Man with service dog settles lawsuit against Minneapolis McDonald's


A man in a wheelchair who filed a lawsuit claiming he twice had trouble being served at a Minneapolis McDonald's because he was accompanied by his service dog reached a settlement with the restaurant's owner.

Robert Mingo, 53, who has used a wheelchair for the past decade because of a muscular dystrophy diagnosis, filed a federal lawsuit in April alleging the McDonald's on West Broadway violated the Americans with Disabilities Act (ADA).

Mingo (pictured above) and the owner of that McDonald's settled the lawsuit last week, but details regarding the settlement are confidential, the Star Tribune reports.

Andrew Tanick, the attorney for the McDonald's, told the newspaper the agreement does include some requirements to make sure similar incidents won't happen again.

Mingo told BringMeTheNews Monday he is happy with the end result and has no hard feelings towards franchise owner Tim Baylor. He said he "just wants people with disabilities to be treated fairly whether they have service animals or not."

His lawsuit claimed he was refused service in August of 2012 from an employee at the counter because he brought his service dog inside. It goes on to say the same employee again refused to serve him when he went through the drive-through in his wheelchair. Mingo was eventually served.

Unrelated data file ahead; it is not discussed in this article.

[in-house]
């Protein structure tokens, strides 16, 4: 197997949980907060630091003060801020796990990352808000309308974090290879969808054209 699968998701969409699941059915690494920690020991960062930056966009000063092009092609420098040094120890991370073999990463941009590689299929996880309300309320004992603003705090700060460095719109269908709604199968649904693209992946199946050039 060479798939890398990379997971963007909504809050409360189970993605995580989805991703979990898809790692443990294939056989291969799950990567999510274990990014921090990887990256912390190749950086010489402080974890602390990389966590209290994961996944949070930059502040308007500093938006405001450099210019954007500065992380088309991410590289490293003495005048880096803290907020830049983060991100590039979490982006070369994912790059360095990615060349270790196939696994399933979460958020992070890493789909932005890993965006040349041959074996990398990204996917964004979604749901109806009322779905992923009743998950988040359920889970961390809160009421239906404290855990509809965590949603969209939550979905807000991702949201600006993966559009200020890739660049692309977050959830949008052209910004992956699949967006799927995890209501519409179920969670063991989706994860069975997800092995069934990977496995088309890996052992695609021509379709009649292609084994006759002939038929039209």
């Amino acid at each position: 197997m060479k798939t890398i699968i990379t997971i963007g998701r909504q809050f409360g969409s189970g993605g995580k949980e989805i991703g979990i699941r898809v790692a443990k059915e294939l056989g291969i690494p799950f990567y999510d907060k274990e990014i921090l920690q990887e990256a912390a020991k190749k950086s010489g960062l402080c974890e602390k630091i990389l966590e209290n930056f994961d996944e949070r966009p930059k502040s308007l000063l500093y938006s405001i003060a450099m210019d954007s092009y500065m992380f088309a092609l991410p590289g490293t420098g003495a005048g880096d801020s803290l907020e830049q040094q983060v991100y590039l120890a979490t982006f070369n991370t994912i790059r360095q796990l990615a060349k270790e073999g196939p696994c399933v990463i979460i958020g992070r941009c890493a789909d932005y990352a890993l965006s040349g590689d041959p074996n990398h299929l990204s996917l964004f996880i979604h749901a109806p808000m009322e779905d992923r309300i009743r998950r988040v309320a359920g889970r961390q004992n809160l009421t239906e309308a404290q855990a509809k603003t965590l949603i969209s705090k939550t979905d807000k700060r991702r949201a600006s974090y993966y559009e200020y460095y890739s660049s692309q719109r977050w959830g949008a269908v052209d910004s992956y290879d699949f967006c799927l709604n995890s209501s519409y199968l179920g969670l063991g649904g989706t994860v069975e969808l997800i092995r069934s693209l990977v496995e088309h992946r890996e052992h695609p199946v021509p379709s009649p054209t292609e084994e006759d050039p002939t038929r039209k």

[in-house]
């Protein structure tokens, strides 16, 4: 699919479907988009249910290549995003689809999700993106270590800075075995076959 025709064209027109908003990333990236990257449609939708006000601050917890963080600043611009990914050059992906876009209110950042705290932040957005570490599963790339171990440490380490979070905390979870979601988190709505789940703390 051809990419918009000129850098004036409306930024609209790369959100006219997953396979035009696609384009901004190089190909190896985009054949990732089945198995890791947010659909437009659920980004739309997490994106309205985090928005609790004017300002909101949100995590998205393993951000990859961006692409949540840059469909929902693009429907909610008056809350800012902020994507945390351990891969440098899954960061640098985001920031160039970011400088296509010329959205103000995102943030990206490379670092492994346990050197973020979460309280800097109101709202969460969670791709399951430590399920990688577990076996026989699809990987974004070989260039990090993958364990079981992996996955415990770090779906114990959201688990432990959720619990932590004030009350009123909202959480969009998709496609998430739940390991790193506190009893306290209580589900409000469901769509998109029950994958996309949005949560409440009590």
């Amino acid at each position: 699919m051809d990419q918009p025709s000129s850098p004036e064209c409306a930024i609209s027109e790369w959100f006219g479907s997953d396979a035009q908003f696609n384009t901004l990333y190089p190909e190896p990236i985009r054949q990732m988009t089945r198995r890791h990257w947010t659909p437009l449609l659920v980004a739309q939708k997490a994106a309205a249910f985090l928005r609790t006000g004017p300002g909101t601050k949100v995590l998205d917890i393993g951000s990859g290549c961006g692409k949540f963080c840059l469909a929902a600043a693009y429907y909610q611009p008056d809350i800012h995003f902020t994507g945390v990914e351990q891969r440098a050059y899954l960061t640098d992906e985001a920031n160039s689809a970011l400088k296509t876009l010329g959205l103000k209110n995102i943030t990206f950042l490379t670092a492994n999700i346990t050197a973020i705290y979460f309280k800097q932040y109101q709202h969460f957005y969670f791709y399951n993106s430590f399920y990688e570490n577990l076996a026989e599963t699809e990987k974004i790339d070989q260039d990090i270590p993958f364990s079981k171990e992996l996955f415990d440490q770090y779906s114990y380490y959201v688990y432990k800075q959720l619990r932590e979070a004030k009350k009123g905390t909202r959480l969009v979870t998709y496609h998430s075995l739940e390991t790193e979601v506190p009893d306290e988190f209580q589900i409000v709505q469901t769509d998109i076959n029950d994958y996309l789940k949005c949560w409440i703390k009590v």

In the second instance nine months later, the lawsuit said a manager ordered him not to eat in the dining area with his dog. When Mingo objected that the law allowed him access, the manager declared, “I am the law,” which prompted laughter from customers.

The ADA says governments, businesses and nonprofits that serve the public generally must allow service animals to accompany people with disabilities. The law limits inquiries about a service dog’s validity. Asking a disabled person to produce the relevant documents is illegal.

This isn't the first time a McDonald's has faced a lawsuit for violating the ADA. Past lawsuits included instances involving employment of people with disabilities as well as not accommodating customers with disabilities, including other cases in which customers were denied access because of a service animal.

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